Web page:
However, it wasn't always a day of fun and dancing, in 1517 there was a riot. Here's an extract from my book On This Day in Tudor History:
On this day in 1517, May Day, a mob of young apprentices and labourers gathered at St Paul's and then went on a rampage through the streets of London, causing damage to property and hurting those who stood in their way.
The rioters of this Evil May Day riot focused particularly on damaging and looting the shops and houses which belonged to foreign traders, such as the shoe shops around Leadenhall and the house of French merchant John Meautys. Chronicler Edward Hall put the trouble down to John Lincoln, a London broker, who wrote a bill that Easter encouraging “doctor standyche” to use his Easter sermon at St Mary Spital to try and persuade the Mayor and aldermen “to take parte with the comminaltie agaynst the straungiers”, the foreigners he felt who were damaging London's economy and taking work away from Englishmen. Standish refused to preach what Lincoln wanted, so he turned to Dr Bell who was to preach on Easter Tuesday. Dr Bell listened to Lincoln and preached what he wanted the people to hear. Bell said:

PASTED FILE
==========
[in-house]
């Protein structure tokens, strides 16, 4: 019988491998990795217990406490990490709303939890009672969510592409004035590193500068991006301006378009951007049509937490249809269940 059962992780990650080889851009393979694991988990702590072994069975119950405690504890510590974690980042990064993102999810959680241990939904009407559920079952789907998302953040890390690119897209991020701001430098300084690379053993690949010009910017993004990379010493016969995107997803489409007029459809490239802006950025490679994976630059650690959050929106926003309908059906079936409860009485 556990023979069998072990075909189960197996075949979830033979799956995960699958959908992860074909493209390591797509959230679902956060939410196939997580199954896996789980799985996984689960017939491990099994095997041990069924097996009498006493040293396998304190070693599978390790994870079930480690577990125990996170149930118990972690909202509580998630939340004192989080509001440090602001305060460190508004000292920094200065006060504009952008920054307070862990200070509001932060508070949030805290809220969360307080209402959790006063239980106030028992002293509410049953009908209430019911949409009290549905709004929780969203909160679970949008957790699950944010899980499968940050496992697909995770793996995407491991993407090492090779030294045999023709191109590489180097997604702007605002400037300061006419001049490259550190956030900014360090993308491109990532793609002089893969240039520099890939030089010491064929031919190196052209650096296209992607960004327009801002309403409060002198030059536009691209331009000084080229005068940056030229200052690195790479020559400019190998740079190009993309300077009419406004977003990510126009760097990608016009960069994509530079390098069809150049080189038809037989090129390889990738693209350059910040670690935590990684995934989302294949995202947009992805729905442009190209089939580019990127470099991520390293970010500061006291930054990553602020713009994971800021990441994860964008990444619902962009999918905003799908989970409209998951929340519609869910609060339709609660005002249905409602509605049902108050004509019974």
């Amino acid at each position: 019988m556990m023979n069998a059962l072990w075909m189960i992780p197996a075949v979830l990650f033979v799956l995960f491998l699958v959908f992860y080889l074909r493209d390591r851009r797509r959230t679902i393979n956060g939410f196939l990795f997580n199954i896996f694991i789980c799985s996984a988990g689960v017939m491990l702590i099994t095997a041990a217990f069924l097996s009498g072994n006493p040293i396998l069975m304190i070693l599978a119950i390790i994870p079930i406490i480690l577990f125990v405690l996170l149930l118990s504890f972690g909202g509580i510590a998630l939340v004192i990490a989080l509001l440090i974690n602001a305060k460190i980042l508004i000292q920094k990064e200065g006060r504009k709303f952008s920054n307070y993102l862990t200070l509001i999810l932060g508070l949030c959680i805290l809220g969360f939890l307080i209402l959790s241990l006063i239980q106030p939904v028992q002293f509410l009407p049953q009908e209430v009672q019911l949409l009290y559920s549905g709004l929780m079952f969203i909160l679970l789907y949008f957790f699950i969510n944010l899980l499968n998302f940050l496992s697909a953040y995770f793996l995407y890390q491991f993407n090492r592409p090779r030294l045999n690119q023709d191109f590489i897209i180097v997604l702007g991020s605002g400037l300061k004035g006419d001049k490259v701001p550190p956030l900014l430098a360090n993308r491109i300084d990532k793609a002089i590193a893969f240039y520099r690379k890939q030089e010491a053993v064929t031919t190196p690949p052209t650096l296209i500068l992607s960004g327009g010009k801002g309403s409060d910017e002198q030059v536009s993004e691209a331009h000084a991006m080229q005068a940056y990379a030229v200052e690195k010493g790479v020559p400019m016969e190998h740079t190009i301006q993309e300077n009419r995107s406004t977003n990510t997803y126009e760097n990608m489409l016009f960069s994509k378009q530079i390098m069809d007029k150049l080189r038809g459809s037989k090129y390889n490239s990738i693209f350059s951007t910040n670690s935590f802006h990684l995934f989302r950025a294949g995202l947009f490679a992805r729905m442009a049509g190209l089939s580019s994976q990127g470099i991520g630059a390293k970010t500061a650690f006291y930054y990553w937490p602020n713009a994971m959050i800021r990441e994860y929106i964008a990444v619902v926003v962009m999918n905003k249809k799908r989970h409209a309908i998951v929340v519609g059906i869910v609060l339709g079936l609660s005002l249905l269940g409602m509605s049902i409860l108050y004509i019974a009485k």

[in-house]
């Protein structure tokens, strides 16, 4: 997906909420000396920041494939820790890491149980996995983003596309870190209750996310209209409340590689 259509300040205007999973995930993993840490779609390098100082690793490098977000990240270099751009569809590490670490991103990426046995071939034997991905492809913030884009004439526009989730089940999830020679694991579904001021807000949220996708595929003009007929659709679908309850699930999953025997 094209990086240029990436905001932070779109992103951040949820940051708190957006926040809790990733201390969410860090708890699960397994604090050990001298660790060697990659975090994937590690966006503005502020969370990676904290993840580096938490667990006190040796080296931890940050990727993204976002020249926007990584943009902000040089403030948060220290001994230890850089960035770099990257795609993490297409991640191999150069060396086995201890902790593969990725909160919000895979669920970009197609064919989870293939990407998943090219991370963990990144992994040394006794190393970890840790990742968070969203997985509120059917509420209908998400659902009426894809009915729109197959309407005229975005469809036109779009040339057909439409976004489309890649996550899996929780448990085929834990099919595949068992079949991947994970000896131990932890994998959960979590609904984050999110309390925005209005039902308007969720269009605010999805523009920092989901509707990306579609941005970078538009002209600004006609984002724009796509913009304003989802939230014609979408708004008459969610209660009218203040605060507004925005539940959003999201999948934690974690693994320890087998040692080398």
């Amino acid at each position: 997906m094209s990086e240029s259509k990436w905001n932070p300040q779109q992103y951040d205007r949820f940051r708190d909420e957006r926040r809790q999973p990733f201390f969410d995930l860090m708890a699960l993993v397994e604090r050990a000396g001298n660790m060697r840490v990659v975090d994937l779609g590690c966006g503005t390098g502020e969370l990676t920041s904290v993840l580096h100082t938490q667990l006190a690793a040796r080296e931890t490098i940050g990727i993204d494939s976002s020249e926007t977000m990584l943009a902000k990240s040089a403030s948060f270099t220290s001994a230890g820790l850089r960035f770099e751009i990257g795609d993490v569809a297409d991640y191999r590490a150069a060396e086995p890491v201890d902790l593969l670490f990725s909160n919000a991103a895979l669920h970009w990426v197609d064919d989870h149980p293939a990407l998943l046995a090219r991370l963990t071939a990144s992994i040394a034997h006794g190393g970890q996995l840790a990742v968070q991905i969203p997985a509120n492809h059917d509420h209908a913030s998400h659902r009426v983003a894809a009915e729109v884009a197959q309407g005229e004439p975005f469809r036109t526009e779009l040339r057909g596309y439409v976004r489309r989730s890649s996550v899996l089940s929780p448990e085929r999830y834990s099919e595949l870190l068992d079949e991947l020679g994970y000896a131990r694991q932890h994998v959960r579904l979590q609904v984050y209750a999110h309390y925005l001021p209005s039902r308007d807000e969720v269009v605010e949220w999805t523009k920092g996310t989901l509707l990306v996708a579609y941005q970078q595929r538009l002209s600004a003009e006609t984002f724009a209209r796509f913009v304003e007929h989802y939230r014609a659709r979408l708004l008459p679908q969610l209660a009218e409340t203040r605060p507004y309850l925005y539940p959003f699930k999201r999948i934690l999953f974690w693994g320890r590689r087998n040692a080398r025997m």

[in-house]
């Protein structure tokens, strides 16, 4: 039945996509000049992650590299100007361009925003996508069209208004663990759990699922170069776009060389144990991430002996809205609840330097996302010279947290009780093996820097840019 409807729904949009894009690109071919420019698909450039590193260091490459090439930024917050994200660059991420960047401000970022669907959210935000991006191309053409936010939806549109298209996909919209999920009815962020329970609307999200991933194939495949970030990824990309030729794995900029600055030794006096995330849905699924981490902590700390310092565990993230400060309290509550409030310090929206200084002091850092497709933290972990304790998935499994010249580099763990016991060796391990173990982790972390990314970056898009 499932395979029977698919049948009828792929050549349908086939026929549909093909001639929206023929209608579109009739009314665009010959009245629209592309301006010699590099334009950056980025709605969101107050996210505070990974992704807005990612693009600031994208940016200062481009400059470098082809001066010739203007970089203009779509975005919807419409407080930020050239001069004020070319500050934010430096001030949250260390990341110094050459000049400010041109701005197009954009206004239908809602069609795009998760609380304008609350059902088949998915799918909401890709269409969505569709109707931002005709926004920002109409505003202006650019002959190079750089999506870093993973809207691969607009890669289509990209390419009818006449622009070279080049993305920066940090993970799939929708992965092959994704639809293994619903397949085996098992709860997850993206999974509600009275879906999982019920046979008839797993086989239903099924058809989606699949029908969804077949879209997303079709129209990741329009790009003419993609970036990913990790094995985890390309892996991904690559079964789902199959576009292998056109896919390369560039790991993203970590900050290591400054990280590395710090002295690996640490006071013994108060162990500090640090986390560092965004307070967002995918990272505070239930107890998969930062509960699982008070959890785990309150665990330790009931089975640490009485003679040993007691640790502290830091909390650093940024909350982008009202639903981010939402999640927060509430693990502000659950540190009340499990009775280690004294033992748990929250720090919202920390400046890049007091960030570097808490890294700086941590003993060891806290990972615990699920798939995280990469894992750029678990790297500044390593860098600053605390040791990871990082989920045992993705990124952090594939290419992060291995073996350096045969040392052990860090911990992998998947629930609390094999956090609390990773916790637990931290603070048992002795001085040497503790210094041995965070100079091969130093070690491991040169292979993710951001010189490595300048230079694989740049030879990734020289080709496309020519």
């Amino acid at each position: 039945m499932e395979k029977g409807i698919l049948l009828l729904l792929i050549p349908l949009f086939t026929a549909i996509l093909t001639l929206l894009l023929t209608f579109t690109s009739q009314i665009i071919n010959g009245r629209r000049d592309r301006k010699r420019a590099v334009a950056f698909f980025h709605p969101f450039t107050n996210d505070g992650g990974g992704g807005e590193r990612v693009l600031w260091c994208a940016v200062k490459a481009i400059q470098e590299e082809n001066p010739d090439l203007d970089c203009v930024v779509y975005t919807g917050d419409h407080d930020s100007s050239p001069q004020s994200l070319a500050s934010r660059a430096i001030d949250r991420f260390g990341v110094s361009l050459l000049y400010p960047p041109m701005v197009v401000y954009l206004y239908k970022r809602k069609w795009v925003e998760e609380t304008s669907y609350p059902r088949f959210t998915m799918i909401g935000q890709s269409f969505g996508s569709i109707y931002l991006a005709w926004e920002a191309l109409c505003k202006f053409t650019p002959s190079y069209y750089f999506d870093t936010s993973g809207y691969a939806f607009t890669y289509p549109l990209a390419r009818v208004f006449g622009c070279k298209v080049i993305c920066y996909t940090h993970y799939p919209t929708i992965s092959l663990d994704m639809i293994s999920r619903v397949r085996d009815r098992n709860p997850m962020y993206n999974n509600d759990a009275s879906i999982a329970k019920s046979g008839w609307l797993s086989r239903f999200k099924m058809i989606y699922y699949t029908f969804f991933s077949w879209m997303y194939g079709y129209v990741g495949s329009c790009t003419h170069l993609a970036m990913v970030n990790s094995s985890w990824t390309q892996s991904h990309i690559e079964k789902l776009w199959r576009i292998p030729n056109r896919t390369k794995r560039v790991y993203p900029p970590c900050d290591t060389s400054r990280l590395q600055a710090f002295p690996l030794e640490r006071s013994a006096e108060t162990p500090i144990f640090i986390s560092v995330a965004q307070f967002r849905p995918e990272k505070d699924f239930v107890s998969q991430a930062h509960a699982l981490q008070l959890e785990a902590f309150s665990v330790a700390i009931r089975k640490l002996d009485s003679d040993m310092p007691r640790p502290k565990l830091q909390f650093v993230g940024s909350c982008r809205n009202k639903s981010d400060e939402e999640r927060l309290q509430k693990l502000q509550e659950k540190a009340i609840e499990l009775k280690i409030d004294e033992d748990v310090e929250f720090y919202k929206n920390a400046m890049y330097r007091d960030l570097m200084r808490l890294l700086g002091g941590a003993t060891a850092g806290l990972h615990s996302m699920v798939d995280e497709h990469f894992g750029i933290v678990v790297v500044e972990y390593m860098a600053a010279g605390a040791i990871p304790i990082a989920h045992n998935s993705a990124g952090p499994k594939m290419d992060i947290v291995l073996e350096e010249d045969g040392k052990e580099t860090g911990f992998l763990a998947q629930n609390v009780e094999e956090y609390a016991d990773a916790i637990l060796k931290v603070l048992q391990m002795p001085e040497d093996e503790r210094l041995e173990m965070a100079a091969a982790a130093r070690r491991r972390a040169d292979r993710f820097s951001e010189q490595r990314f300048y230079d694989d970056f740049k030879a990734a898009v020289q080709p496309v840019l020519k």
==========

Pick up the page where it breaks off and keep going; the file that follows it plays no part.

“or so it is that the alyens and strangiers eate the bread from the poore fatherles chyldren, and take the liuynge from all the artificers and the entercourse from all merchauntes, wherby pouertie is so muche encreased that euery man bewaileth the misery of other, for craftes me be brought to beggery and merchauntes to nedyues”
…and called on the people to to act against the foreigners causing their poverty:
“and as byrdes woulde defende their nest, so oughte Englishemen to cherysbe and defende them selfes, and to hurt and greue aliens for the common weak.”
Hall believes that it was this sermon, this call to action (or even call to arms), that caused the Evil May Day Riot, but historian Graham Noble points out that the sermon actually took place two weeks before the trouble started, and that it's more likely to have been the government's fault for reacting to some “sporadic attacks” two days before the riot by instituting a curfew on May Day, a night which was usually one of fun and celebration.
Arrests were made by the Duke of Norfolk and his men. On 4th May, thirteen people were executed, and on 7th May John Lincoln was executed. Others were saved by the intercession of Henry VIII's wife, Catherine of Aragon, and his sisters, Margaret and Mary, who pleaded with him to spare them, although, as Noble points out, this was probably a PR exercise thought up by Henry or Wolsey.